Horse Side Vet Guide ®

Equine Health Resource

Manure, Not Passing Enough

Code Red - Call Your Vet Immediately, Even Outside Business Hours

Code Orange - Call Your Vet at Their First Available Office Hours

Code Green - Contact Your Vet to Obtain Useful Advice & Resources

Code Red - Call Your Vet Immediately, Even Outside Business Hours

  • If you notice signs of colic, along with this sign.

Code Orange - Call Your Vet at Their First Available Office Hours

  • If the results of the Whole Horse Exam (WHE) suggest the horse is otherwise normal.
  • If the problem persists over 24 hours.

Code Green - Contact Your Vet to Obtain Useful Advice & Resources

  • To discuss your equine's general health and management.
  • Even if the horse seems normal, it is best to start the conversation.
  • If the results of the Whole Horse Exam (WHE) suggest the horse is otherwise normal.

Many factors affect the amount of manure production in horses. Generally, in a 24-hour period a horse will usually produce a predictable amount of manure, but manure production waxes and wanes. That said, anything obstructing the lower intestine (colon) can cause reduced manure production. If horses are ill for any other reason, they will often produce less manure than usual.

This observation often occurs as a result of a feed change, and can be associated with certain kinds of conditions that cause abdominal pain (colic). In some cases, it results from an intestinal blockage.

Keep in mind that horses that do not eat for a period of time will have a delay in their passage of manure.

WHAT TO DO

Assess your horse’s general health using the Whole Horse Exam (WHE), paying particular attention to gut sounds, appetite and attitude, heart rate, gum color, heart rate and hydration by skin pinch. If your horse seems otherwise normal and hungry, you may simply want to discuss this finding with your vet.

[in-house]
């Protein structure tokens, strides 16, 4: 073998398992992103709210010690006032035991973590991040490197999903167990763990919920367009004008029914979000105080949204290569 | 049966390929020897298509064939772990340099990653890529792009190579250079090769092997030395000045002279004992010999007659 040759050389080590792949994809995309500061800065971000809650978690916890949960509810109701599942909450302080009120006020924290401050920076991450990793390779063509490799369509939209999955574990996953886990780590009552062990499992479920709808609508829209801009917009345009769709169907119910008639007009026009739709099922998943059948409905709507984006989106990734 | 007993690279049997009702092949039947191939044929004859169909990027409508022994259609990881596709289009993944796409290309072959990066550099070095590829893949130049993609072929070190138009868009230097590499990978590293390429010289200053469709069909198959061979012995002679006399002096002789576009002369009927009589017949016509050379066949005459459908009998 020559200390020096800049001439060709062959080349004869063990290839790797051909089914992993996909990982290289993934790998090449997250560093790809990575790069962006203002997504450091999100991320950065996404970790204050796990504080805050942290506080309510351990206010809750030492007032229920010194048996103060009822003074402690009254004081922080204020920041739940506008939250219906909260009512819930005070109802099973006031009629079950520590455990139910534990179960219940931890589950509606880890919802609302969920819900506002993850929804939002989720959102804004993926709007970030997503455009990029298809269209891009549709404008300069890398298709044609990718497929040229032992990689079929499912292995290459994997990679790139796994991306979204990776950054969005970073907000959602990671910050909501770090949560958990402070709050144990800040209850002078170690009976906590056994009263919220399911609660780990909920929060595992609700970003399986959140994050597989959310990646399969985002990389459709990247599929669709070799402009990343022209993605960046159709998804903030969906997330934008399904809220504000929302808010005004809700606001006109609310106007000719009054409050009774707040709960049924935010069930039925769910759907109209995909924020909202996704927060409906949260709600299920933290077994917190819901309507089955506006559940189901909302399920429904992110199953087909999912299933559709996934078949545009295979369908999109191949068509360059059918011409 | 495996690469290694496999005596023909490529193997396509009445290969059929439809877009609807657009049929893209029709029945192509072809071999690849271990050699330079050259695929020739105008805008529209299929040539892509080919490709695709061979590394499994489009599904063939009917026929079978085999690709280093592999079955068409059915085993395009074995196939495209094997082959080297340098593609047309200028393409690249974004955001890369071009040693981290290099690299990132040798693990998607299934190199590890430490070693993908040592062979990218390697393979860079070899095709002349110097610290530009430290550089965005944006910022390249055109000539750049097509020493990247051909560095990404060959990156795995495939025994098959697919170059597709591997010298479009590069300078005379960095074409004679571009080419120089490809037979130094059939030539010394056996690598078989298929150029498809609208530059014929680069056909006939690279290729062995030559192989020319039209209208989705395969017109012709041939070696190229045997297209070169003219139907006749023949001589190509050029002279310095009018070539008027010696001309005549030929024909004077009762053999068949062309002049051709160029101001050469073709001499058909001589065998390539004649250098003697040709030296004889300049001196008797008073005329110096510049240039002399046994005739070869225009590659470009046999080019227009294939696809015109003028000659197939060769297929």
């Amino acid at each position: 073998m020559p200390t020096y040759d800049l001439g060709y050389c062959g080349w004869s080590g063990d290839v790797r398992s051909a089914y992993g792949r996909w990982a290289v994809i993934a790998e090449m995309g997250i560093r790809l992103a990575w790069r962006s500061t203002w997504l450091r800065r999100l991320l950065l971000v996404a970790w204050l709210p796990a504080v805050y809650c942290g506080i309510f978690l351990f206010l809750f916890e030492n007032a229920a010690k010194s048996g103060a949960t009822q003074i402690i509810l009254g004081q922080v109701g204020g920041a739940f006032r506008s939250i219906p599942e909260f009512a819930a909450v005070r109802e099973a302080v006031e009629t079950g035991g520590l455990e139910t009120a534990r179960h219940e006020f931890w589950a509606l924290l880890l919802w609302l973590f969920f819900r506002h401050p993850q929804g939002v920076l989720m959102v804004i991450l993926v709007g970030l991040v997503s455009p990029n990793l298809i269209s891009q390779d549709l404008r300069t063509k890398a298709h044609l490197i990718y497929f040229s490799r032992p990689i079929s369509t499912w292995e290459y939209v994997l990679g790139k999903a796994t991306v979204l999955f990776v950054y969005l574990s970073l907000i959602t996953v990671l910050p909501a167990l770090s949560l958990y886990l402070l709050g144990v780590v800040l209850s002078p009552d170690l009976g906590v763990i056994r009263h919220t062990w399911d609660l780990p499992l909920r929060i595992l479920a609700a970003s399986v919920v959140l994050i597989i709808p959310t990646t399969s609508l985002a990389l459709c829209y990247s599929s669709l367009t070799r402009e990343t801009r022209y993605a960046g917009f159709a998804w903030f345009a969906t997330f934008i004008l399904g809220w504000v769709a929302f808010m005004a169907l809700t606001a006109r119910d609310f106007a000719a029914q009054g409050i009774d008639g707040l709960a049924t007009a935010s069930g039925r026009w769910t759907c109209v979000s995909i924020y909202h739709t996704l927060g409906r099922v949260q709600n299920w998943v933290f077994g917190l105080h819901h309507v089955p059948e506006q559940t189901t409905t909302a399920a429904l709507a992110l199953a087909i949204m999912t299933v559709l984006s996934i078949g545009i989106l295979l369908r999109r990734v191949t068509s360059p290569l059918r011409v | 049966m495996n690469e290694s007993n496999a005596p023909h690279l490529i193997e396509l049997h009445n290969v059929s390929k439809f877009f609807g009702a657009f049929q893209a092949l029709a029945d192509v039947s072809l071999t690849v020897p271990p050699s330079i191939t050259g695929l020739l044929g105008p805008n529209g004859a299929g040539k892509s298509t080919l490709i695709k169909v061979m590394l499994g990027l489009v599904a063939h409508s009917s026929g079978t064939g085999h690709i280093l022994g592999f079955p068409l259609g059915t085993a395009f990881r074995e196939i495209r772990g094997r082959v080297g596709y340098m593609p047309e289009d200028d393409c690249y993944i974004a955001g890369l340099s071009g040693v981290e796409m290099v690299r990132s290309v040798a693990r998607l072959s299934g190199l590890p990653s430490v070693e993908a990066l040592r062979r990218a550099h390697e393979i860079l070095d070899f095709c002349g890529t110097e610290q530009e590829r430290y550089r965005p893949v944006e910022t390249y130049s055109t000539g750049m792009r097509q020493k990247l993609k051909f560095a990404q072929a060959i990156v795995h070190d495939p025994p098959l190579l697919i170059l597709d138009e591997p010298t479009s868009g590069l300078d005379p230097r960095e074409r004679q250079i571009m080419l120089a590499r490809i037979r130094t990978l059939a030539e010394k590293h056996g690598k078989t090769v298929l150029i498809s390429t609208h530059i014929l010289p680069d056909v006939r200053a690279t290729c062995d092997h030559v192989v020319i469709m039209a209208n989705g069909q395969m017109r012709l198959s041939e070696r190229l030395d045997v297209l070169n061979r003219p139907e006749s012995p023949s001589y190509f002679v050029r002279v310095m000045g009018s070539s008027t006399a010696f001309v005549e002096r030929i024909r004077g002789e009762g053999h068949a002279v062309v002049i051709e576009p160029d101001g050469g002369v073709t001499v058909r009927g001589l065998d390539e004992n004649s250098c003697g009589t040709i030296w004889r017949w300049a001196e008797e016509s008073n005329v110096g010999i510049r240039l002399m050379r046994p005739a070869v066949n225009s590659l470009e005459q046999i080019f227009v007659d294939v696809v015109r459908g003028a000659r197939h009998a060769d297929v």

Taken alone with no other sign of illness or abnormalities, the observation should not be cause for worry but it is worth monitoring. If your horse suddenly appears to not produce as much manure as usual, monitor them and watch for signs of illness or abdominal pain (colic).

However, if your horse is exhibiting any other signs of illness or you have other concern, talk to your vet about evaluating the horse. When the horse does finally pass manure, take note of it’s appearance. In cases of impaction, in which the manure stayed in the same place within the colon longer than normal, you may notice strands or a film of mucus on the manure.

WHAT YOUR VET DOES

If this is the only problem, and the horse seems otherwise normal, your vet may not evaluate the horse. If they do, they do a complete physical to assess general health. They try to rule our impaction of the lower gastro-intestinal tract using rectal exam and other diagnostics.

Author: Doug Thal DVM Dipl. ABVP

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